19. 19. Annotator Use Case • Add an annotation by selecting text • Conveniently select an appropriate annotation (autocomplete, dropdown menu) • “Cross out” an annotation (eg: a homonym) and toggle showing it. • Modify which text is selected and/or change the annotation term associated with my own or a pre-existing annotation. • Confirm or agree with an existing annotation. • Show measure of certainty on an annotation, either a count of how many people agree, or just “Confirmed” versus “Still in need of review” • Easily browse existing annotations in a document (using the tab or next button) • Browse annotations filtered by their status (confirmed, crossed out, review) • Find documents by annotation status. • Find documents that interest me (combine the solution above with search or filter by other document metadata (keyword, title, author, etc.)
  20. 20. Searcher Use Case • Discover annotation terms to search by (autocomplete, drop down menu, browsable tree of terms) • Navigate to locations in documents from my search (search results show truncated text found and a link to the location of the annotated text) • Download search results (several columns: annotation term; the chunk of text containing the annotation; URL to the location of the annotated text) • Search for documents containing combinations of terms • Search for combinations of terms in proximity to each other in the text. • Search for facts based on semantic combinations or relative positions of terms (eg: “Leptinotarsa” “feed on” ?) • Retrieve search results for associated terms. Asking for water bodies, should return rivers, bays, lakes, seas, etc. Asking for butterflies, should get all the Lepidoptera species.
  21. 21. Test your hypothesis with real Use Cases
  22. 22. Enhanced searching of content Faceted search Automatically generated questions Time- sensitive search
  23. 23. Search by facets Opisthoproctus soleatus reported between 1840 and 1950 filtered by Habitat, Morphology and Reproduction annotations. • Taxonomy (73) • Geography (18) • Habitat (61) • Traits (57) - Morphology(20) - Feeding (35) - Reproduction(10) • Publication (73) - Journal (21) - Author (63) -Collection (10)
  24. 24. Automatically generated questions Opisthoproctus soleatus reported between 1840 and 1950 filtered by Habitat, Morphology and Reproduction annotations. there is no strong sentiment on whether this functionality is something that is definitely useful this is very relevant to their work (50%) I can see how it can be useful but not currently (50%) Ask a question -Which species taxa are related to Opisthoproctus soleatus? - In which geographical locations can I find Opisthoproctus soleatus? - What other species are co-located with Opisthoproctus soleatus? - In which environments does Opisthoproctus soleatus live? - What other species are in the same habitat as Opisthoproctus soleatus? - What are the characteristics of Opisthoproctus soleatus? - What other species share the same characteristics of Opisthoproctus soleatus?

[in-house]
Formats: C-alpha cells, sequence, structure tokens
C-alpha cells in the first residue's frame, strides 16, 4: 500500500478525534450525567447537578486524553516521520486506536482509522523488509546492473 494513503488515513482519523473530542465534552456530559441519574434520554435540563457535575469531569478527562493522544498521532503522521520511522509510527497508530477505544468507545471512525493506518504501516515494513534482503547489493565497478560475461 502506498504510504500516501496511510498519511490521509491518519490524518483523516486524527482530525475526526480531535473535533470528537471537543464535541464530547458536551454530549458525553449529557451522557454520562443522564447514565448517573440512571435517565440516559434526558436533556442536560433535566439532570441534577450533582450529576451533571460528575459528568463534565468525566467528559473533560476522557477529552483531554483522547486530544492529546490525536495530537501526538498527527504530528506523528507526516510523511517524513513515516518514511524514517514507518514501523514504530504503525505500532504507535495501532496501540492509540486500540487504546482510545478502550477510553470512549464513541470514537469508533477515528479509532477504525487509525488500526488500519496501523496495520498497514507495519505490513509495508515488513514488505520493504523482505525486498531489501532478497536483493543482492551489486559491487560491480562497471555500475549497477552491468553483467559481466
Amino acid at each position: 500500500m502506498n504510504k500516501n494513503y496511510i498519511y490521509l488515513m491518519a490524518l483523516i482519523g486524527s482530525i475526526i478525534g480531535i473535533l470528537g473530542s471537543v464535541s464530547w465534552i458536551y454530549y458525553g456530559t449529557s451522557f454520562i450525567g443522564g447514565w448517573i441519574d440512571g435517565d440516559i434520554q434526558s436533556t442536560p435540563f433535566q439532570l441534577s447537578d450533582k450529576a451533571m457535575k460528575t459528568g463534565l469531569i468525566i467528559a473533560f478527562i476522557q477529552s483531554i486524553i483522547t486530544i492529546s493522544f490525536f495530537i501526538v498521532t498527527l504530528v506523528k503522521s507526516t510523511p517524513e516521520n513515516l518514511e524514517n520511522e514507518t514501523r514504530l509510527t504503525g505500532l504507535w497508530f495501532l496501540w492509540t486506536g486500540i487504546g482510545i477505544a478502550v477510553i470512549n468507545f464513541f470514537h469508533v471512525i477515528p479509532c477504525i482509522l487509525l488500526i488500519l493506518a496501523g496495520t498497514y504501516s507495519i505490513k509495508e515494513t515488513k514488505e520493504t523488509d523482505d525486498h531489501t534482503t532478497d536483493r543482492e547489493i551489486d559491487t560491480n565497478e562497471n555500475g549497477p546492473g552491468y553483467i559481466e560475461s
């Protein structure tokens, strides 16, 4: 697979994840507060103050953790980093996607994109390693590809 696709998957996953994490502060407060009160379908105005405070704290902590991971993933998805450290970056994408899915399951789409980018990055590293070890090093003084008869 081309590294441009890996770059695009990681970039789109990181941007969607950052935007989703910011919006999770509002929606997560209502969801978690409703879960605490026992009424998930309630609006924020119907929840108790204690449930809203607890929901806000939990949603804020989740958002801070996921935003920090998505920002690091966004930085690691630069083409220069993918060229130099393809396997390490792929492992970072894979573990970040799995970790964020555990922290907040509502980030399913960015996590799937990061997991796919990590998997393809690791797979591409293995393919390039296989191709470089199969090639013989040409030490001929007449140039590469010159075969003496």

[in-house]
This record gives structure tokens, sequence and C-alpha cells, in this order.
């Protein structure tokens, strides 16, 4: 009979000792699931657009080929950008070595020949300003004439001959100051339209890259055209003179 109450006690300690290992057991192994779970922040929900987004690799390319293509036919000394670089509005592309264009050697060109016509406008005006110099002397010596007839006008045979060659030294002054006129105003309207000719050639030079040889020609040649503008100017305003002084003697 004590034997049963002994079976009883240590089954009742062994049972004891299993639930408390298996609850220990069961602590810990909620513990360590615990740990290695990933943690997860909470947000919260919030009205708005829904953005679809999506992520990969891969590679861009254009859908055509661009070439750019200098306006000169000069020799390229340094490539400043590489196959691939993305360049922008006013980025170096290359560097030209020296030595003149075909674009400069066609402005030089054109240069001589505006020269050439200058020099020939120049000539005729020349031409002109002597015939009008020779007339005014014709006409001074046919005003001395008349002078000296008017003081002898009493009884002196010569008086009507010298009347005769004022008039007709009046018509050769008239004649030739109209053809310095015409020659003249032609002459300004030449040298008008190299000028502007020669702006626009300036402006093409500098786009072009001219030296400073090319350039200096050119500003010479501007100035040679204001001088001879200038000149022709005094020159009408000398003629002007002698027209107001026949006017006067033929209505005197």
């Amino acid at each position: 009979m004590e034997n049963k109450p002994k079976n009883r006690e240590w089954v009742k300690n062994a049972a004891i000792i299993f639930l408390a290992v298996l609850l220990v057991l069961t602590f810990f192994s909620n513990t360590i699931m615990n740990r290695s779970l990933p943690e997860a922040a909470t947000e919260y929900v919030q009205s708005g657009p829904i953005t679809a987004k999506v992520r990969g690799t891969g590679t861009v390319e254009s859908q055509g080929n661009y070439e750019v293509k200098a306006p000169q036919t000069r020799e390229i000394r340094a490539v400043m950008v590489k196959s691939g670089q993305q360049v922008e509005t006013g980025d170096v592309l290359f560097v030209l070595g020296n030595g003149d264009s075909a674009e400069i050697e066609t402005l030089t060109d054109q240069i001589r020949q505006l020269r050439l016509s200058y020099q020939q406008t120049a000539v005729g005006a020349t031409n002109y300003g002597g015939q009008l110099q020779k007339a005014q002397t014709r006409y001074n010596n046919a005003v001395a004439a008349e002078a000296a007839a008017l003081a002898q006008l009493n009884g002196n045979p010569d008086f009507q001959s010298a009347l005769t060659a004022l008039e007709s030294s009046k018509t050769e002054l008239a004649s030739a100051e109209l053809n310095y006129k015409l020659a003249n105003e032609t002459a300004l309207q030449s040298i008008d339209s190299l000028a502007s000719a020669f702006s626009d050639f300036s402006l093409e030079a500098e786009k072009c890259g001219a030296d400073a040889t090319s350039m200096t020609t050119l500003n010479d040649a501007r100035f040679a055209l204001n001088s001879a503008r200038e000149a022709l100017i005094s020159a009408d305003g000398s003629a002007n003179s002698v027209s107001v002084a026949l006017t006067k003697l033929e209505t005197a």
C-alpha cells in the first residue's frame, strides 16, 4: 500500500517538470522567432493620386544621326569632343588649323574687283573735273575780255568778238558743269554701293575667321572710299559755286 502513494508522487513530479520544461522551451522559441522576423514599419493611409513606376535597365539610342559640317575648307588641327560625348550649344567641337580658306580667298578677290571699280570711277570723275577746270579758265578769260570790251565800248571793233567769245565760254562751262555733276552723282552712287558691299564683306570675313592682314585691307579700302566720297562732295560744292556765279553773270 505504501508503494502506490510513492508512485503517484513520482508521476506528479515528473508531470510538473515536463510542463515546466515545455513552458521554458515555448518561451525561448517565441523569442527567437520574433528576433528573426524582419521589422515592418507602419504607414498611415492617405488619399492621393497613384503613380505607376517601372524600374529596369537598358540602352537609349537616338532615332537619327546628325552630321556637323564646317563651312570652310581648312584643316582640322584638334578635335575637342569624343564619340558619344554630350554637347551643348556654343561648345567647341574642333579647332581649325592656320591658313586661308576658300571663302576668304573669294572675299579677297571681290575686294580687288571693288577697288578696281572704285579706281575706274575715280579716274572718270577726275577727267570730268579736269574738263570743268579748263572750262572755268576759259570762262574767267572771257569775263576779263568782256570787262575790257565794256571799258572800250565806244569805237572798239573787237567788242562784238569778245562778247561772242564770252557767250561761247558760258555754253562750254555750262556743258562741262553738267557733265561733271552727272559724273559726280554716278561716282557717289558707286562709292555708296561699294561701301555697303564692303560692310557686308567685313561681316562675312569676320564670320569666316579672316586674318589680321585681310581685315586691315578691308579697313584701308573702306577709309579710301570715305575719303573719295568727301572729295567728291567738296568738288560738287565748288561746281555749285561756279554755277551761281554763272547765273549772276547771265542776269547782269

25. 25. Searching by subject-verb-object Leptinotarsa feeds on ? reported between 1840 and 1950 …they can see how the graph-based visualization of results can be useful but not for their current purposes …
  26. 26. Searching for directly associated concepts I’m looking for Taxa/Geographic locations/Habitats/Traits directly associated with Eltanin reported between 1840 and 1950. this is very relevant to what they are doing (50%) it might be useful but not for their current purposes (40%) there is no strong indication of whether this feature is definitely wanted by our respondents
  27. 27. Searching for indirectly associated concepts I’m looking for Taxa indirectly associated with tarsier via Geographic locations reported between 1840 and 1950. they can see its benefits but not to what they are currently doing (50%) it will be definitely useful (26%)
  28. 28. Use Cases 1. Finding the original description (taxonomic research). 2. Finding host plants, for example (ecological research). 3. Finding illustrations and plates. 4. Finding taxon name usage instances (taxonomic treatment, nomenclatural act). 5. Capturing spelling variants (orthographic variants). 6. Marking errors on versions of OCR/transcribed text. 7. Exposing semantic metadata (as a SPARQL endpoint). 8. Being able to access through APIs search functionalities. 9. Allowing users to highlight in text (keywords). 10. Allowing users to annotate concepts if incorrectly recognized or missed.
  29. 29. Application to Query Expansion • an interface for searching documents using a species name as a query • query is automatically expanded by retrieving synonyms/semantically related names from the term inventory • documents mentioning all of the names in the expanded query are returned
  30. 30. Term Inventory • compilation of species names (flowering plants, mammals, birds) • acts as a thesaurus, as each name is linked to its synonyms as well as other semantically related names • “semantically relatedness”: defined in terms of a contextual similarity measure, computed over the entire Digital Library corpus
  31. 31. Magnoliopsida species (common) names CHOICE 1 CHOICE 2 CHOICE 3 Phaseolus multiflorus Garden pea Argemone alba Citrus nobilis Sweetheart Arabis perfoliata Spergularia marina Aster pauciflorus Mimosa Canavalia ensiformis Physic nut Mung bean Chrysanthemum inodorum Guilandina bonducella Tilia parvifolia Fraxinus pubescens Arabidopsis thaliana Pulsatilla vulgaris Symphoricarpos orbiculatus Turritis glabra Medick Sorbus domestica Lespedeza reticulata Hypericum galioides Haematoxylon campechianum Scaevola lobelia Alliaria petiolata
  32. 32. Real Use Cases "Collected by who? Zambia 1934..... Stuck again!! @KewDC“ Dr. Sandra Knapp (@SandyKnapp) Mar. 11, 2016